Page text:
Capuano came out against a house bill with Stupak language only after 40 of his peers did so. That's not leadership in the House, it leaves his ability to lead in the Senate questionable.

      • And that's only if he shows up to vote in the first place

        The Herald bomb shell on Monday seems to be missing from any discussion. How does Mike Capuano explain his 10th from bottom -out of 432  to miss important votes?  Why is no one concerned about this?  

  3. At the ADTC meeting last night, sentiments among women were

    Running hot against Stupak-Pitts and warm to Coakley for standing up and calling out what a false choice this is.  I don't believe that there isn't a better compromise out there that doesn't throw women - and mind you, this isn't just poor women, it's anyone getting insurance through the Exchange - under the bus.  I think Pelosi got caught up in the moment and went for the vote before she should have.  If a few more of our so-called progressive friends like Capuano would have held out on Saturday, she would have known she didn't have the votes and would have kept negotiating.  I hate, but could have accepted applying the Hyde amendment.  I cannot accept that members of a particular religious group have been given the ability to deny coverage for a procedure they object to on religious grounds to people who are paying for that coverage themselves.  What's next?  No coverage for glbt people through the Exchange? No contraception?    

    • Just to clarify ...

      as I understand it, private insurance purchased through the exchange would not be subject to Stupak, unless the buyer is also receiving a federal subsidy.  If the buyer is paying the full freight, no effect.  Am I wrong?

      • i think you may be wrong

        but I know the language in Stupak is making it difficult for experienced legal legislative aids to answer this question.  

      • Stupak impact

        You are correct.  

        To be fair, the argument of pro-choice advocates is that private insurers will not offer insurance policies on the exchange for persons not receiving subsidies with abortion coverage because maintaining two plans will be an administrative headache and the overwhelming majority of beneficiaries will be getting some amount of subsidy.  

        Moreover, to take this one step further, it's conceivable that as private insurers migrate their individual plan offerings onto the exchange, they could drop abortion coverage from their current benefits.  Which is to say that this violates the sacrosanct (and asinine) promise of preserving the status quo of insurance coverage for all people, in all circumstances, even when it's not the government actually making changes and even if private insurers currently have the right to make the changes anyway.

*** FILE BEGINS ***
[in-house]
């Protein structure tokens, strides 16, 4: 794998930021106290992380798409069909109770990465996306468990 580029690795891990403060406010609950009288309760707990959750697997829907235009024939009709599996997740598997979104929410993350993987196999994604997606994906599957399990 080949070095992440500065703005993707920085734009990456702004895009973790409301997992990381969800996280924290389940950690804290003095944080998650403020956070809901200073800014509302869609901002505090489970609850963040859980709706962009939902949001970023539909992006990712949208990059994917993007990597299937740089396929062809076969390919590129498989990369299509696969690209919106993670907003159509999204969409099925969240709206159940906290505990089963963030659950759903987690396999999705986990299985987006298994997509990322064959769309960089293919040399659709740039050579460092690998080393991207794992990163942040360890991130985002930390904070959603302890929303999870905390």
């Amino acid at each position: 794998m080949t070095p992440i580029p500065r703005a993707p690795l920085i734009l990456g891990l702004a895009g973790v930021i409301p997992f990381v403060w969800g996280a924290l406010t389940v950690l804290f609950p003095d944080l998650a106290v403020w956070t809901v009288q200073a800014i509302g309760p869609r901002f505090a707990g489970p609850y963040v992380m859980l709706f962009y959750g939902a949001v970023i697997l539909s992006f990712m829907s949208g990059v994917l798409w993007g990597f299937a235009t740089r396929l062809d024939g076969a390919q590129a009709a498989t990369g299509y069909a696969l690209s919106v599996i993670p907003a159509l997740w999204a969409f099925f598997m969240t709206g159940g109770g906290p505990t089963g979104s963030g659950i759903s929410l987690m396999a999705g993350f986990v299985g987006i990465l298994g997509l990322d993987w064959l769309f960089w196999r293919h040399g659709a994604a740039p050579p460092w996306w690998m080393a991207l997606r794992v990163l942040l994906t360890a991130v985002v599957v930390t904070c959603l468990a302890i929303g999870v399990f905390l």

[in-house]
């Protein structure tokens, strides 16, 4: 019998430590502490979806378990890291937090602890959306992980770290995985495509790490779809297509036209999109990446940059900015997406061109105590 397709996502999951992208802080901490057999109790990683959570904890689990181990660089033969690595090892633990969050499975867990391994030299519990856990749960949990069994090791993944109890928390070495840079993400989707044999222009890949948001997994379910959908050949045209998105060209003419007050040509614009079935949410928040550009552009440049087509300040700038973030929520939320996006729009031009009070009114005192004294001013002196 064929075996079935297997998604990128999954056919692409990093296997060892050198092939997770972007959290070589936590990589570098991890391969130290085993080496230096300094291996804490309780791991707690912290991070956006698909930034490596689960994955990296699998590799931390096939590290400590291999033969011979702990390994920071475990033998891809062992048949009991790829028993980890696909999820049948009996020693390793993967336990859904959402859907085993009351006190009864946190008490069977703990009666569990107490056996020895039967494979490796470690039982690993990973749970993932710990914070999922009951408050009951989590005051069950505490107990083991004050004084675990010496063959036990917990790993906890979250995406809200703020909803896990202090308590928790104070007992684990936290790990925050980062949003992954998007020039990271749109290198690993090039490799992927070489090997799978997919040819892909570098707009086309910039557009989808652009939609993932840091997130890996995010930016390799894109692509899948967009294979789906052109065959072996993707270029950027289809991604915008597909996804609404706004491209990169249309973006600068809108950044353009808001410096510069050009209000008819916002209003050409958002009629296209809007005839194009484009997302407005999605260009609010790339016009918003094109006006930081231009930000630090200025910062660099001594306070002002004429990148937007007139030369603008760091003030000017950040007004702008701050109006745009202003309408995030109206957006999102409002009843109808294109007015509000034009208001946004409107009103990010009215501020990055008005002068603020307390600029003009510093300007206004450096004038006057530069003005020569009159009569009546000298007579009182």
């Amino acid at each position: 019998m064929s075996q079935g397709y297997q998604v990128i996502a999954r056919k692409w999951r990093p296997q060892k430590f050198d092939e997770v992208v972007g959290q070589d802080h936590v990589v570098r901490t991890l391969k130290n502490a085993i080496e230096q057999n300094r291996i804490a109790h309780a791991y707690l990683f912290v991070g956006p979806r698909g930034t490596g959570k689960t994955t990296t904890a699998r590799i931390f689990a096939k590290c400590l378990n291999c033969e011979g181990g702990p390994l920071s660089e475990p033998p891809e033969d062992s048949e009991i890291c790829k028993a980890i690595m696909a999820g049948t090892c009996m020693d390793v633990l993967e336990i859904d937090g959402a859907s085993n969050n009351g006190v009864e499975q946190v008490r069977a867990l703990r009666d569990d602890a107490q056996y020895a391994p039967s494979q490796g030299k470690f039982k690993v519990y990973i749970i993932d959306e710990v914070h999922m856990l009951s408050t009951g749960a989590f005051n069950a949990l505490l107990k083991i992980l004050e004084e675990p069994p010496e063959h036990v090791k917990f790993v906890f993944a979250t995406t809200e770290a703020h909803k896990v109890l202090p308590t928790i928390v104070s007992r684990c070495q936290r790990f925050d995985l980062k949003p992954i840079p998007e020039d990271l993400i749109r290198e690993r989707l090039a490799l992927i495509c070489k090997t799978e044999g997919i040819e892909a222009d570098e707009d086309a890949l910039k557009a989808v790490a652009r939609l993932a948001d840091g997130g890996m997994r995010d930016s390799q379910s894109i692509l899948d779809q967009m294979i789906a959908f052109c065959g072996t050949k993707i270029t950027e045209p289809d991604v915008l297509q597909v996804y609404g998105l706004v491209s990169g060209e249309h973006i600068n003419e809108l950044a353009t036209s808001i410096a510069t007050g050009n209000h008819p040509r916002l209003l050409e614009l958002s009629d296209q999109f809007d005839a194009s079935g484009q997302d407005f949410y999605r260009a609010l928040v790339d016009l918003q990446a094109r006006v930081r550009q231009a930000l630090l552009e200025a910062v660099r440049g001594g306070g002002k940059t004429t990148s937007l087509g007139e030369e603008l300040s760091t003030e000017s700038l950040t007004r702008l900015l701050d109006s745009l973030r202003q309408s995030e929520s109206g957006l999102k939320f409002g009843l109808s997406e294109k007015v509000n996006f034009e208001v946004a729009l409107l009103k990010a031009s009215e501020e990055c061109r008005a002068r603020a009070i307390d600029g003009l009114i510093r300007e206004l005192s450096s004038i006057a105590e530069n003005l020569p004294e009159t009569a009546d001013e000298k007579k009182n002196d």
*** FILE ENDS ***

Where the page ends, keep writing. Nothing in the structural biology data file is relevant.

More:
That being said, I think Stupak actually is a reasonable interpretation of Hyde, especially when you compare it to federal employees.  All plans in FEHB are barred from providing abortion coverage.  This is the case even though all federal employees contribute some portion of the premium amount.  You could argue that insurers should be able to segregate funds and provide abortion coverage with "private money" only, but that's not the policy that has been in place.

        • Here's a decent overview of Stupak

          1. From the LA Times

          2. Link to the full text of the Stupak Amendment.

          The meta-issue, of course, is that Stupak, Pitts et. al. introduced this amendment specifically to try to derail & delay Health Care Reform, weaken President Obama, and foment dissent among Democrats.

          Looking at the (relatively) narrow focus of this amendment raises deep suspicions that the Rep's who demanded it truly did not support the larger Health Care Reform bill. Are they seriously saying they would have voted to block life-saving health care to hundreds of thousands of Americans unless the minute potential for abortion funding under the proposed accounting requirements were changed to the Stupak Ban?

          • Wrong wrong and wrong

            Stupak has consistently voted in favor of health care reform, even universal single payer plans in the past. He wanted to vote for a health care reform bill that did not fund abortions and offend his moral compass and conscience. What he did, like it or not, was an act of political courage and conscience rarely seen in public discourse these days. In no way was Stupak, an early Obama supporter in Michigan, trying to weaken his own President.  

      • I don't have the language, but I think that is incorrect also...

        The commentators I've heard (particularly Rachel Maddow) indicate that the "public option" insurance plan, which would be self funded by policy holders and not with US tax dollars, would not be allowed to cover abortion services, like many private health insurances companies currently provide.  I've heard several knowledgeable experts/talking heads say the Stupak amendment is far more restrictive than the Hyde amendment.  And this is the essence of the argument.  When Obama and Dems said last summer that fed $ would not be used to fund abortions because of health care reform.  Their intent was to reluctantly live with the Hyde amendment and many pro-choice Congresscritters went along with that.  But the Stupak amendment is a bridge to far for pro choice advocates.  

        • Yes, yes, public option would be subject to Stupak.

          I'm talking about private plans purchased through the exchange.

          • I was reacting to the statement...

            "If the buyer is paying the full freight, no effect.  Am I wrong?"

            • No, but